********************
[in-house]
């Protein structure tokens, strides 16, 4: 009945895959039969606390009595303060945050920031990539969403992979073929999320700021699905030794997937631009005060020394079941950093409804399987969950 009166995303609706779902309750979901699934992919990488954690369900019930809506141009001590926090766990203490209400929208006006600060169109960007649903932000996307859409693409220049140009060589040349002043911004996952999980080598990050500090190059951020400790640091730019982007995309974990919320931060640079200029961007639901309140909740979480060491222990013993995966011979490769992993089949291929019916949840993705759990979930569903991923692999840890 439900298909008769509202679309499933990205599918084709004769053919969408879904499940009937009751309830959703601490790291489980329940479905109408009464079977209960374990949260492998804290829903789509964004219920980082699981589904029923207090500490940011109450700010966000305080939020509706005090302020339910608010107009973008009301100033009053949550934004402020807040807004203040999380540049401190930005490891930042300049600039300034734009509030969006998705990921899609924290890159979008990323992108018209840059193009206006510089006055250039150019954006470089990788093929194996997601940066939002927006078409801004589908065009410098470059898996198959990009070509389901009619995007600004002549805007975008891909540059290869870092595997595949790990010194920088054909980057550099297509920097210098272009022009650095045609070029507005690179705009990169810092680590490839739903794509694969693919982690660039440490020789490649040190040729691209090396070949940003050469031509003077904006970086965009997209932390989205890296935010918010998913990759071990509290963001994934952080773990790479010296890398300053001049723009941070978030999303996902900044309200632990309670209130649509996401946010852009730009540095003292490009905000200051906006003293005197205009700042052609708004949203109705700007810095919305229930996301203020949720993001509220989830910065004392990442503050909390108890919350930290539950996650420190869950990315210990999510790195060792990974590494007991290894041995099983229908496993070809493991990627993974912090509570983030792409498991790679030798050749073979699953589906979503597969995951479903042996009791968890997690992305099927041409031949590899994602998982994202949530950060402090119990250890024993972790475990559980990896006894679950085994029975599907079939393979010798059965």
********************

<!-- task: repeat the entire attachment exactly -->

[in-house]
């Protein structure tokens, strides 16, 4: 009945895959039969606390009595303060945050920031990539969403992979073929999320700021699905030794997937631009005060020394079941950093409804399987969950 009166995303609706779902309750979901699934992919990488954690369900019930809506141009001590926090766990203490209400929208006006600060169109960007649903932000996307859409693409220049140009060589040349002043911004996952999980080598990050500090190059951020400790640091730019982007995309974990919320931060640079200029961007639901309140909740979480060491222990013993995966011979490769992993089949291929019916949840993705759990979930569903991923692999840890 439900298909008769509202679309499933990205599918084709004769053919969408879904499940009937009751309830959703601490790291489980329940479905109408009464079977209960374990949260492998804290829903789509964004219920980082699981589904029923207090500490940011109450700010966000305080939020509706005090302020339910608010107009973008009301100033009053949550934004402020807040807004203040999380540049401190930005490891930042300049600039300034734009509030969006998705990921899609924290890159979008990323992108018209840059193009206006510089006055250039150019954006470089990788093929194996997601940066939002927006078409801004589908065009410098470059898996198959990009070509389901009619995007600004002549805007975008891909540059290869870092595997595949790990010194920088054909980057550099297509920097210098272009022009650095045609070029507005690179705009990169810092680590490839739903794509694969693919982690660039440490020789490649040190040729691209090396070949940003050469031509003077904006970086965009997209932390989205890296935010918010998913990759071990509290963001994934952080773990790479010296890398300053001049723009941070978030999303996902900044309200632990309670209130649509996401946010852009730009540095003292490009905000200051906006003293005197205009700042052609708004949203109705700007810095919305229930996301203020949720993001509220989830910065004392990442503050909390108890919350930290539950996650420190869950990315210990999510790195060792990974590494007991290894041995099983229908496993070809493991990627993974912090509570983030792409498991790679030798050749073979699953589906979503597969995951479903042996009791968890997690992305099927041409031949590899994602998982994202949530950060402090119990250890024993972790475990559980990896006894679950085994029975599907079939393979010798059965």